A Gay Couple on TV Isn’t Gonna Turn Your Kids Gay

Posted on November 28, 2022

Steven Universe (2013), created by Rebecca Sugar, is a show that’s personally touched me in strengthening my sexuality. It’s a children’s show that ran on Cartoon Network from 2013-2019, which cultivated a strong fanbase that primarily consists of the LGBT community and its allies. 

Throughout the show there were intense loving and hateful relationships illustrated in its 6 years of running. Rebecca Sugar made sure to include LGBT representation within the relationships portrayed, with gay couples shown giving verbal affection, kissing, and even getting married. 

It was the first cartoon to showcase a lesbian wedding. Sugar went the extra mile to make sure it wouldn’t be blurred as a friendship or a straight relationship, by putting both characters in attire that indicated they were feminine presenting. Sugar did that and much more to make sure the children watching her show were raised with the knowledge that LGBT couples do exist, and can be happy doing so.


Everything seems great, right? Actually, homophobes will make sure to let you know that it’s in fact not. Steven Universe has developed extreme controversy since its release, with the main complaint being its LGBT representation. Parents that eavesdrop on their children’s television could quickly see how queer couples and characters are heavily portrayed in each episode, as Sugar ensured no one could miss just how gay the show is.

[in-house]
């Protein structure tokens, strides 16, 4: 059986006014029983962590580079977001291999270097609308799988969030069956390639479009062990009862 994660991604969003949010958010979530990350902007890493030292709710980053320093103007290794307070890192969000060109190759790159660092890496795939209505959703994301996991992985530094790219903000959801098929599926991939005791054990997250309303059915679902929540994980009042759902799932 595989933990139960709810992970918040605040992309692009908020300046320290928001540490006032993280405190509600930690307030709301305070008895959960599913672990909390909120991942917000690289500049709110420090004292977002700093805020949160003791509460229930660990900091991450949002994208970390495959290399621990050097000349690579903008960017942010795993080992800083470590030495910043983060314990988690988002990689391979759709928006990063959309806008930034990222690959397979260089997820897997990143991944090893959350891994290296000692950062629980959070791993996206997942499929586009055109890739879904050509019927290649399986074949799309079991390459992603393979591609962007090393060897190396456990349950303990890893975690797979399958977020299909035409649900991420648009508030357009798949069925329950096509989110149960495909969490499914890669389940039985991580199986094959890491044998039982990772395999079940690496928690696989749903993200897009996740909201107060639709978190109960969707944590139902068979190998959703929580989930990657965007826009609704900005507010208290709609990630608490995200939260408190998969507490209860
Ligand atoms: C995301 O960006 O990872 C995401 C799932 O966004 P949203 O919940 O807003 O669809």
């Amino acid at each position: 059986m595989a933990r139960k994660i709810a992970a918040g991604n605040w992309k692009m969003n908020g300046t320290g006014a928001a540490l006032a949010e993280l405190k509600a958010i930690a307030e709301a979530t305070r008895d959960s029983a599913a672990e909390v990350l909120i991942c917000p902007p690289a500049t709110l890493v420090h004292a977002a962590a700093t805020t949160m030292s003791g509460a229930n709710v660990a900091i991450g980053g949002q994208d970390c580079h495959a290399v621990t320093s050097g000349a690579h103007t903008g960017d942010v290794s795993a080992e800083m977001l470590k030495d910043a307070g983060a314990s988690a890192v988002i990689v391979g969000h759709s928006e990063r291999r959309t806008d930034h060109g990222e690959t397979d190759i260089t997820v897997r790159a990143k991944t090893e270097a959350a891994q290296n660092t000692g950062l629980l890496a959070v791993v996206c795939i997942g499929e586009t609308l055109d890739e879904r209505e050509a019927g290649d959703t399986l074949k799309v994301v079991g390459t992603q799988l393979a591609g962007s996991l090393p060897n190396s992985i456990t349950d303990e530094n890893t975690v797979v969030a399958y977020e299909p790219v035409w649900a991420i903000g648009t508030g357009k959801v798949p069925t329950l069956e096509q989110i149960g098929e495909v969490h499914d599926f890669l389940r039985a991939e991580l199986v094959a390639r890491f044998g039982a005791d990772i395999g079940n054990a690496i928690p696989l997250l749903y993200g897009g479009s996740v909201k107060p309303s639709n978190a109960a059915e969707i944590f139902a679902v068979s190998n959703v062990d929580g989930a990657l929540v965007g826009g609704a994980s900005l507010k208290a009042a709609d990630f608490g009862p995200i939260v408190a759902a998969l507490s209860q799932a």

The main argument these parents and other homophobes have is that children watching these shows will see these happily thriving couples and “turn gay.” As someone who grew up knowing they were gay before a television was ever put in front of them, I, and other queer people, could strongly disagree with this argument. 

There are great dangers in shoving a queer kid into a box where they could only be heterosexual, and the damages could sometimes be irreparable. A lifelong cloud of internalized homophobia is what follows many people day by day, as they were never given the option to explore their sexuality. 


The only thing that a beautiful show like Steven Universe could do is lift queer children’s spirits and gift them the liberty to explore who they are without being told they could only be heterosexual. 

Posted in Blog.

Jacqueline is a second year RTA media production student. She is passionate about cartoons and comedy, with specifically comedy cartoons being her favourite. She lives in Kensington market but comes from New York City. She came to Toronto to explore the arts of screenwriting, comedy, and production. Her dream is to share her love for comedy to audiences, and ultimately make people laugh. Jacqueline love the beauty of a story, and where it can take us and what we can learn from it. Especially if it makes her laugh on the journey.